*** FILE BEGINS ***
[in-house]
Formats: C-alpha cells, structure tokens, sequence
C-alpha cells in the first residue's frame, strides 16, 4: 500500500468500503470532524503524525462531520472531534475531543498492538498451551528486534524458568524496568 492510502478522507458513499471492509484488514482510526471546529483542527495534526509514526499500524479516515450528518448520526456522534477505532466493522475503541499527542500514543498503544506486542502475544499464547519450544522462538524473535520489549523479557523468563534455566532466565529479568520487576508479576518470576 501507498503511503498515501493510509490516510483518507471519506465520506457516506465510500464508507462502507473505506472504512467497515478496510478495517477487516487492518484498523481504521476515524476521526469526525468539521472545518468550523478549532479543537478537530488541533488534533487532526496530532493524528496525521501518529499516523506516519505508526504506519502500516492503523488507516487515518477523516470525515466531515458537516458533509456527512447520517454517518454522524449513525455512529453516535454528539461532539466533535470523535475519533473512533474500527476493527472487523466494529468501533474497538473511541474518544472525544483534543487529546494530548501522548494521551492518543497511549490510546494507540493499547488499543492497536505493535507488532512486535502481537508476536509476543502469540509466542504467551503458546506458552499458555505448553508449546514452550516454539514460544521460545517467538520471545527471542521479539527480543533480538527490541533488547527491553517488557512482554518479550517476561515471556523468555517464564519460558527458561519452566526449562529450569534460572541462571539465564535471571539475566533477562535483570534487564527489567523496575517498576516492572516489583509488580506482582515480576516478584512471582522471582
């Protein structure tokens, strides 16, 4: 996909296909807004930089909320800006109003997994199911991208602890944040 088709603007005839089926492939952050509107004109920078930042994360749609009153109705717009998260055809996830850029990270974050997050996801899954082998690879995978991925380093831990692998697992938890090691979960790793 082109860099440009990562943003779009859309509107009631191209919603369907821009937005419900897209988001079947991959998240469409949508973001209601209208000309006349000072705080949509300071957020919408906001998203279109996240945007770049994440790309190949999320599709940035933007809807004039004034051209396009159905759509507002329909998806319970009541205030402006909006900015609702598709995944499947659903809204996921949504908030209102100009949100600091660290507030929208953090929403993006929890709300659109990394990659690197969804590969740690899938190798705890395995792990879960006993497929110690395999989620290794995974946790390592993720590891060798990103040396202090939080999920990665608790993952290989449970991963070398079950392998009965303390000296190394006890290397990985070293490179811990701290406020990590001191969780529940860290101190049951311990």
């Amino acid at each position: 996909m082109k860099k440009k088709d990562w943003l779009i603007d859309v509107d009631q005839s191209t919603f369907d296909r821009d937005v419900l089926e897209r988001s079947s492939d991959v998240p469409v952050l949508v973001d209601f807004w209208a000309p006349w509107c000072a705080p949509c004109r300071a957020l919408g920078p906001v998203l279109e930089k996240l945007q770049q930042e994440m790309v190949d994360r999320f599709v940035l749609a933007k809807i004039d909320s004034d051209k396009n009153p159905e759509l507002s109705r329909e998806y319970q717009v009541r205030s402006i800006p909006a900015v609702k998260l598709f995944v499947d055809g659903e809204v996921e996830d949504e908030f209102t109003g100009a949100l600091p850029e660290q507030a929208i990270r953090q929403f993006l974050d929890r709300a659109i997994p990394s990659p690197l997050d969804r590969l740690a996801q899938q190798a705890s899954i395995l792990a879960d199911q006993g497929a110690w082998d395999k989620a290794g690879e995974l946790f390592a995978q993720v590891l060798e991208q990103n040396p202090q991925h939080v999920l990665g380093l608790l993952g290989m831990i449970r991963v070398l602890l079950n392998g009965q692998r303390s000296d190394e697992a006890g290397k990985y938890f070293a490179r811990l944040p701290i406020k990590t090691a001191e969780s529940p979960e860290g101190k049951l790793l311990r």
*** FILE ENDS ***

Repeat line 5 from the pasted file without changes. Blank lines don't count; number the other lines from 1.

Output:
């Amino acid at each position: 996909m082109k860099k440009k088709d990562w943003l779009i603007d859309v509107d009631q005839s191209t919603f369907d296909r821009d937005v419900l089926e897209r988001s079947s492939d991959v998240p469409v952050l949508v973001d209601f807004w209208a000309p006349w509107c000072a705080p949509c004109r300071a957020l919408g920078p906001v998203l279109e930089k996240l945007q770049q930042e994440m790309v190949d994360r999320f599709v940035l749609a933007k809807i004039d909320s004034d051209k396009n009153p159905e759509l507002s109705r329909e998806y319970q717009v009541r205030s402006i800006p909006a900015v609702k998260l598709f995944v499947d055809g659903e809204v996921e996830d949504e908030f209102t109003g100009a949100l600091p850029e660290q507030a929208i990270r953090q929403f993006l974050d929890r709300a659109i997994p990394s990659p690197l997050d969804r590969l740690a996801q899938q190798a705890s899954i395995l792990a879960d199911q006993g497929a110690w082998d395999k989620a290794g690879e995974l946790f390592a995978q993720v590891l060798e991208q990103n040396p202090q991925h939080v999920l990665g380093l608790l993952g290989m831990i449970r991963v070398l602890l079950n392998g009965q692998r303390s000296d190394e697992a006890g290397k990985y938890f070293a490179r811990l944040p701290i406020k990590t090691a001191e969780s529940p979960e860290g101190k049951l790793l311990r």